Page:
When We Were Wild Things

This poem is a riff off of another poem by George Ella Lyons.  As a teacher I would use the lesson the author provided and help students create “I am From” poems, which were always beautiful.  I never took the initiative to write one myself… I would model lines here and there, but was always too busy with writing conference to take it to publication.  I have been longing to write one, so here goes!  Following this poem is a link to the lesson and original poem.

country field flora floral
Photo by SplitShire on Pexels.com
I Am From

I am from sunny summers,
Barefoot bike rides,
With pants rolled up.
And I am from forever fields,
Taller than me,
Laying there 
In that grass - 
the air still and heavy.
The sun warm and sleepy. 
The sounds of birds
And insects -
Always the sound of insects,
The thick swarming of mosquitoes.
Always mosquitoes.

I am from the side
Of a pond, cat-tails dance,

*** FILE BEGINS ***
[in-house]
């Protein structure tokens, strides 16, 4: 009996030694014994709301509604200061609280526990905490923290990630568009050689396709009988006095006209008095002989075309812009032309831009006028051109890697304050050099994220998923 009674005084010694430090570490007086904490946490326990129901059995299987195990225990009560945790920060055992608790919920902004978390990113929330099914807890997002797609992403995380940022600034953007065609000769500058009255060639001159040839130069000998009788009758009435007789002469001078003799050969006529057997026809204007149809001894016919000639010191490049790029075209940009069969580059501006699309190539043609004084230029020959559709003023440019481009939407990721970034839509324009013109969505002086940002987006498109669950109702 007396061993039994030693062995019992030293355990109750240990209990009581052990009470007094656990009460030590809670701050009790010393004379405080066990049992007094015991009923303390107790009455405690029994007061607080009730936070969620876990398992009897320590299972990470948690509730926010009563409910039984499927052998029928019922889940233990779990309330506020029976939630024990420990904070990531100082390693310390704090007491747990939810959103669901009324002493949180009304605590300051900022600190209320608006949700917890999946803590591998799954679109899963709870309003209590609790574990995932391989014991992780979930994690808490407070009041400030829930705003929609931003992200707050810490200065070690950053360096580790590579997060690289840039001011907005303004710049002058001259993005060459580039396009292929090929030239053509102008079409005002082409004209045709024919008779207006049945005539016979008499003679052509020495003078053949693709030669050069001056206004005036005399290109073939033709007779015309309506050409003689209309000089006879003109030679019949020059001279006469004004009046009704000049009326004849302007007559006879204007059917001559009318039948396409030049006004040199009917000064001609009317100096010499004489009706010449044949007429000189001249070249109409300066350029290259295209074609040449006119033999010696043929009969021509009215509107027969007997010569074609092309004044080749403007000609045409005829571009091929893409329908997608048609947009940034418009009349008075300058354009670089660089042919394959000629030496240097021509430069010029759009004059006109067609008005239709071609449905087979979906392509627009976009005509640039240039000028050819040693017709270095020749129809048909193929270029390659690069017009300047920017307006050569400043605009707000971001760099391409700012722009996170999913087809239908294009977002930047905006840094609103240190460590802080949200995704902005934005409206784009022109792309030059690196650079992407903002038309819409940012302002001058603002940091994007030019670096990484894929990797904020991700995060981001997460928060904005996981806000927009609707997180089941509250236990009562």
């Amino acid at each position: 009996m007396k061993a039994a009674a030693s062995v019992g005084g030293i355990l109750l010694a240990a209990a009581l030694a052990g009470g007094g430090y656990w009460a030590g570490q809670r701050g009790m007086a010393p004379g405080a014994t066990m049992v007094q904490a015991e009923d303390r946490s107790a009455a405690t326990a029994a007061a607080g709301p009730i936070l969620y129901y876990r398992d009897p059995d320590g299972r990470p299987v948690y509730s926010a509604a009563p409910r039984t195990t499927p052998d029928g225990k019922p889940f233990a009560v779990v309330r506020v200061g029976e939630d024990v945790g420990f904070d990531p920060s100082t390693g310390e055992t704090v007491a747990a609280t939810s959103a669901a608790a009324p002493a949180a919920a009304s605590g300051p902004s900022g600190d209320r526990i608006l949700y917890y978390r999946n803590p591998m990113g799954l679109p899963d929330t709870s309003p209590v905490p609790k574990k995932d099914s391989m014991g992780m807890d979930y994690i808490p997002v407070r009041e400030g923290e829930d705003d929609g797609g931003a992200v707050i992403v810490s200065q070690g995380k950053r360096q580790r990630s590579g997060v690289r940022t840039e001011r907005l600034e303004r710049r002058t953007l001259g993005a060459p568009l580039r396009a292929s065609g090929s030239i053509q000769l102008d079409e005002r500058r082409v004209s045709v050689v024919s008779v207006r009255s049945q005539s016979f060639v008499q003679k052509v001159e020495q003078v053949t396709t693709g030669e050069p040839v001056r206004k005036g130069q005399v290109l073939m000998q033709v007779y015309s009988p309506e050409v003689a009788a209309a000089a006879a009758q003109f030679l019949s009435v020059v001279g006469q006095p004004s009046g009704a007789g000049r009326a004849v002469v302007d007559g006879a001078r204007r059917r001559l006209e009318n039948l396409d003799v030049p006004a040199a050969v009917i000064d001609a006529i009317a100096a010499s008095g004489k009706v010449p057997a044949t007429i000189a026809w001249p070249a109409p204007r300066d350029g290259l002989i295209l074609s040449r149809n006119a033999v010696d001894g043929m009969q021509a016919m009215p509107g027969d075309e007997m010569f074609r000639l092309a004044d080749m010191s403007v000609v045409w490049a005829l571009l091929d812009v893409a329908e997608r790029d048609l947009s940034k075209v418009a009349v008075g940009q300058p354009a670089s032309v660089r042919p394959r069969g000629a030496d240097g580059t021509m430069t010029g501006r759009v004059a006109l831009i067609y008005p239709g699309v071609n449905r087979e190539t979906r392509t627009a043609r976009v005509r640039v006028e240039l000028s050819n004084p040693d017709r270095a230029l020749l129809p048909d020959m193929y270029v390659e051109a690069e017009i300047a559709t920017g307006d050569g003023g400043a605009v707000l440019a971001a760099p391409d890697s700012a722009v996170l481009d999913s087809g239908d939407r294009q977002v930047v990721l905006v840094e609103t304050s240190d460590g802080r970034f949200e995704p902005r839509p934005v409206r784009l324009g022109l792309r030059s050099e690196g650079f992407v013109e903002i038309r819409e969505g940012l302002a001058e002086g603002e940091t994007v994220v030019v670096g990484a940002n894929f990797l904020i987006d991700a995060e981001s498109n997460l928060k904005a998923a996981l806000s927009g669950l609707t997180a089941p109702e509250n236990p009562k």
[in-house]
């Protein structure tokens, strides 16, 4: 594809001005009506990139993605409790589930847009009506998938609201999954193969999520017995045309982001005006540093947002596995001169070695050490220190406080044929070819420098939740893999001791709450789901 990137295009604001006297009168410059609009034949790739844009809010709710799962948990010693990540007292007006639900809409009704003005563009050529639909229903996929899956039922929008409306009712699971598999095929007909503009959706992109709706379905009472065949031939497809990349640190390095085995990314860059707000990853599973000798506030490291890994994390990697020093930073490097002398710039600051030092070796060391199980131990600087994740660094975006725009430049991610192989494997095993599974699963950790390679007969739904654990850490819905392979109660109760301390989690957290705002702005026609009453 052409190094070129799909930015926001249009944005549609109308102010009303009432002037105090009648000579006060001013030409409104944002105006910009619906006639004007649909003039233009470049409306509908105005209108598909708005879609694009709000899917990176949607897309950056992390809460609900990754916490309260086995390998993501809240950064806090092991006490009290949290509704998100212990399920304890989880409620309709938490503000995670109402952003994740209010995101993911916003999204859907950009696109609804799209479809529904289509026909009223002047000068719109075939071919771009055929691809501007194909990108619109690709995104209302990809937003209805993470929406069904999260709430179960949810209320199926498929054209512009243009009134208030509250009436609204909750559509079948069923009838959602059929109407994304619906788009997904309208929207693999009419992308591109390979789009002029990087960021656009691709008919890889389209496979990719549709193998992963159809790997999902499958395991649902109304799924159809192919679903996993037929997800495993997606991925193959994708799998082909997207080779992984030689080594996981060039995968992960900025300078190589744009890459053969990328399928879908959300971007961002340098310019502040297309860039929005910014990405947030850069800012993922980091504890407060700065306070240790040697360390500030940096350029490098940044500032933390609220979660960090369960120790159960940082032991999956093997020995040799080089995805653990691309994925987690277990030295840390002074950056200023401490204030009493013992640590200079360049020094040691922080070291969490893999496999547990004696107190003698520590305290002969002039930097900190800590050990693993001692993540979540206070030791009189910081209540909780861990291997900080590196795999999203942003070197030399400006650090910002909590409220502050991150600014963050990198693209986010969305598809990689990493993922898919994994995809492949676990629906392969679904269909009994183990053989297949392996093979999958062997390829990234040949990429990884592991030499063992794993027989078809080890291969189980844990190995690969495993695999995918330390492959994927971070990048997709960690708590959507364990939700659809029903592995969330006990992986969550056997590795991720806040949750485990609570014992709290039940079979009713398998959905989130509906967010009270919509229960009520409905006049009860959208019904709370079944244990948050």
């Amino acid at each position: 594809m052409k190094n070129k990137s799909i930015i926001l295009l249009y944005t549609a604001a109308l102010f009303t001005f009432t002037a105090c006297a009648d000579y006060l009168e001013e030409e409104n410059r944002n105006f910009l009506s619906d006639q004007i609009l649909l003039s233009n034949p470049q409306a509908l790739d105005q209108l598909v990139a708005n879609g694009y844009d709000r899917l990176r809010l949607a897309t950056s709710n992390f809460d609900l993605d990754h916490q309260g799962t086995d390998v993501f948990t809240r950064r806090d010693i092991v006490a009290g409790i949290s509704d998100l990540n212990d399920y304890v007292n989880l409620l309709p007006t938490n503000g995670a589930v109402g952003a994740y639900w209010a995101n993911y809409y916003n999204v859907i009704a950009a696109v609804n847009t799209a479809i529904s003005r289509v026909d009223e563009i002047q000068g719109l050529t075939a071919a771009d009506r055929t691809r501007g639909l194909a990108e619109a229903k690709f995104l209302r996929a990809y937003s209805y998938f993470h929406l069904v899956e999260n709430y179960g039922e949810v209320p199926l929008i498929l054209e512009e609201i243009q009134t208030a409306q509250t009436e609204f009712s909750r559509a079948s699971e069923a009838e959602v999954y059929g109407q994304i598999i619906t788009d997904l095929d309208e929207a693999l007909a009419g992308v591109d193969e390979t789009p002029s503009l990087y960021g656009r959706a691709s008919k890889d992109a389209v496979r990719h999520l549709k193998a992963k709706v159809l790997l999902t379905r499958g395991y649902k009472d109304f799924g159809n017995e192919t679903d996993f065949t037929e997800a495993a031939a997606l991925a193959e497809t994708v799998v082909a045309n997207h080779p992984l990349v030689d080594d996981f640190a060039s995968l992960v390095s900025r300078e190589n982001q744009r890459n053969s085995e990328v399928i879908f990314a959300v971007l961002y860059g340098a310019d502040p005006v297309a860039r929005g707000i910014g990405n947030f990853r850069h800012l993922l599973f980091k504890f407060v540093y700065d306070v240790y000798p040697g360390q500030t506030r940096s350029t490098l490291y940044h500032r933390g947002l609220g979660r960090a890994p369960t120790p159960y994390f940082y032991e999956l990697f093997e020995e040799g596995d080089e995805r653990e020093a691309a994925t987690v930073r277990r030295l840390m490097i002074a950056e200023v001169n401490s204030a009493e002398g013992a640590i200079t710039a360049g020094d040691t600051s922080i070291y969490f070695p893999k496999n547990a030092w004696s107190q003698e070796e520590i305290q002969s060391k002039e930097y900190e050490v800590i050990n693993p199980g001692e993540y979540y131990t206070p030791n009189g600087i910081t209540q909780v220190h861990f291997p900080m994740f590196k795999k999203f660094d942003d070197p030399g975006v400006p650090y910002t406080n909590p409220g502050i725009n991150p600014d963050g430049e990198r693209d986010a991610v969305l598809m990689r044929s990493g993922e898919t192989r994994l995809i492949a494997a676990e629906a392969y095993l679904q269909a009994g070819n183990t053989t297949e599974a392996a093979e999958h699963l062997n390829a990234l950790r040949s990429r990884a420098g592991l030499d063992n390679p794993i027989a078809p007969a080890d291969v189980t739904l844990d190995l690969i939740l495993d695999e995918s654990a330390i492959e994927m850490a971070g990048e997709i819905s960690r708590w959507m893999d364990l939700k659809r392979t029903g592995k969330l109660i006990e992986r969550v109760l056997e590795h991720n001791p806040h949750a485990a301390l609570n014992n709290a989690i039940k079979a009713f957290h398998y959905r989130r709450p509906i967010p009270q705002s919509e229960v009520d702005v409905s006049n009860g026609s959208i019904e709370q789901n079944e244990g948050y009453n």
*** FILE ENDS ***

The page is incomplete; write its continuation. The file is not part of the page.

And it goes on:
Fingers in the water.
A frog's call enticing us,
Urging us, "Catch Me."
And I am from the skip of a stone.
The surface of the water 
Glassy and dancing with
Flecks of golden sunlight,
Broken now and rippling.

I am from late night games
Of kick-the-can, 
And neighborhood kids 
Who scatter and run,
In Land of the Midnight Sun.
We were from "Crack the Whip,"
Lines that snake and curl. 
And I am from forts,
Secret forts,
Built by the sides of those ponds,
In the dark part of the woods.

I am from long summer days
Spent feral,
A wild thing,
We were all wild things. 
Until, one by one,
Our mother's stood in doorways
And called.  
It was time to go home.


George Ella Lyon: Where I am From poem and lesson

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